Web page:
dptdpt: Ok, I googled Johnson 540 motor. It does look like that. But just because it looks like that, is that enough to identify it?

Have you a better idea?

These are cheap motors. There are significant variations within a standard size of can. If you can find a shop that stocks them take along your existing motor and look for one with the same number of armature poles and similar wire thickness.

If not suggest you find some convenient web site that supplies them and choose one that seems to meet your requirements as far as you know them. Then try it and see what happens. Maybe even deliberately buy two different ones so you can compare them.

I would be surprised if it is essential to have an absolutely identical motor.

...R

PS, I'm sure @MarkT knows a lot more about motor technology than I do. I just meant that for a given voltage (and plenty of available current) thicker wire will normally indicate a higher motor speed because it has lower back emf and therefore a higher current.

My goal is to make an Arduino control box to control the ball machine that I can offer for others to use to control theirs. So it’s not an option to swap out the motors. I do want to test against an external motor though, before I connect my control box to the actual ball machine. Hence my search for the motor. So this motor I’m buying is just for testing. I just don’t know enough about how these things work to know how similar my test motor needs to be. I just want to verify that my control box can - (A), control the motor, and (B), do so without burning it out eventually.

So if anyone could educate me as to how to match motors, and what characteristics are relevant to safe control of a motor - or point me to a site that explains all this, I’d appreciate it!

dptdpt: So if anyone could educate me as to how to match motors, and what characteristics are relevant to safe control of a motor - or point me to a site that explains all this, I'd appreciate it!

I honestly think you have a double problem here. ( A ) You don't know exactly what you have and ( B ) you are unlikely to know exactly what you are buying even if you do find a motor that is similar.

Try the websites for suppliers to industry and see if they have specs for the motors they supply. I guess if you want a motor with specifications you will have to pay more :)

What exactly will your control box need to be capable of doing? Perhaps you can design it with a bit of "slack" so that the exact spec of the motor is not important.

Can you be sure that other machines will have exactly the same motor that yours has?

...R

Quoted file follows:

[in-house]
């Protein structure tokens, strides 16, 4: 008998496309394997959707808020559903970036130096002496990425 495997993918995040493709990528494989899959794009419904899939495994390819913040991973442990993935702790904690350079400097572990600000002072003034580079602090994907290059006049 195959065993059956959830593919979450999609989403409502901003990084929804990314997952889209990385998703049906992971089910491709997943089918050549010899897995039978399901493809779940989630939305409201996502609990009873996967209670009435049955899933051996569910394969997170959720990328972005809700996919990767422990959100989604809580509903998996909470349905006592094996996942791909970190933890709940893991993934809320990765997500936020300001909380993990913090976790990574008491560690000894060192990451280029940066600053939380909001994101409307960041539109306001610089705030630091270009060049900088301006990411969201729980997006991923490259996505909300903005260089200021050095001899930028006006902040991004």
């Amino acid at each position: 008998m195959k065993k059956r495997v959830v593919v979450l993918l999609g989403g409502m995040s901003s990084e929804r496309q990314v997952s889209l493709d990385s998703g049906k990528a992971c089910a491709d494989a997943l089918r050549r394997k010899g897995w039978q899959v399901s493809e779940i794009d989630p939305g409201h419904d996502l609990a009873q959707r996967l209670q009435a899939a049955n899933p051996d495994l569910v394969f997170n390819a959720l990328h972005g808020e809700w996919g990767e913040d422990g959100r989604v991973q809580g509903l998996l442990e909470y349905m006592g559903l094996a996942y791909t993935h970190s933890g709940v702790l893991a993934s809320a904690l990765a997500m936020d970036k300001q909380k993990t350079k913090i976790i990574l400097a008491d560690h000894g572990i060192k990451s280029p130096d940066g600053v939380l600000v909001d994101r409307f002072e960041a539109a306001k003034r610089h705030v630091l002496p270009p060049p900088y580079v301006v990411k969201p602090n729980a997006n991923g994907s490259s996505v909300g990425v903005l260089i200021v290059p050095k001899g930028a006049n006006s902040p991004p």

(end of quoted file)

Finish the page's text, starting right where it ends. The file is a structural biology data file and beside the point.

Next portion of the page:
Yes, I am sure other machines will have the same motors.

My control box will be fairly complex, but for the purpose of controlling this motor, I just need to be able to control the speed of the motor rotation - from still to max rotation, and maybe 20 increments of rotation speed in between.

I don’t know much about motors, and I don’t know what I don’t know. I don’t even know if my questions are so newbie-ish that we have a disconnect here.

Can I assume, based on the fact that my multimeter shows 20 volts between the leads going into the motor, that all I need to do is to send it 0 volts up to 20 volts of power to control the speed of the motor?

Is there anything else I need to figure out about the characteristics of a motor to control its speed, and to make sure I don’t burn it out? If so, can I figure it out with a multimeter, or is there some other way I’ll need to reverse engineer the motor?

I was hoping that the numbers on the side of the motor would tell me all I needed to know, but I guess not. Rats!

One other thing, and this is probably not a clue that will help identify the motors, but if anyone could explain this, I'd appreciate it!

So again, there are three motors, each controlling a wheel in the ball machine. All are the same 24V motor, or so it appears. When I measure the voltage on the leads going to the motors, at max speed I get 20 volts. But when I measure the voltage being sent to the motors from the control control box, I get very different results. The control box sends 20 volts to one motor at max speed, 5 volts to the second, and half a volt to the third (I tested this with each motor running at max speed and the other two not spinning). Clearly, the machine itself is amplifying the voltage sent from the control box from two of the motors, but why? Why would they design it this way, instead of just having the control box send 20 volts to each?

dptdpt: Thanks Cr0sh! I really doubt that the motor was custom made. The ball machines don't do high enough volume to warrant custom parts, and I would think there would be dozens (hundreds?) of off the shelf motors that would meet its needs. It just has to spin a wheel, wouldn't ever stall during normal use, and has a very low load. But what do I know - I'm new to this electronics stuff.

I don't mean "custom made" - rather, some manufacturers of motors (and other components) will allow a buyer (in a large enough volume) to have custom numbers stamped onto the part being sold (instead of a standard reference part) to allow for stock control by that buyer in their own system. Other times, manufacturers can allow a buyer (again, provided the volume is large enough) to specify certain particular "options" (most available via the datasheet, but again - if the volume is large enough, slight customizations are allowed as well) to get a slightly custom motor; in this case, the number may again be stamped onto the motor to reflect this customization at the client's request, or simply to make it clear that it isn't a standard part made by the manufacturer. In both of these cases, these are typically referred to as "in-house numbering" - you will find this on a lot of typical "surplus" parts, and trying to figure out what a part really is can be a great frustration.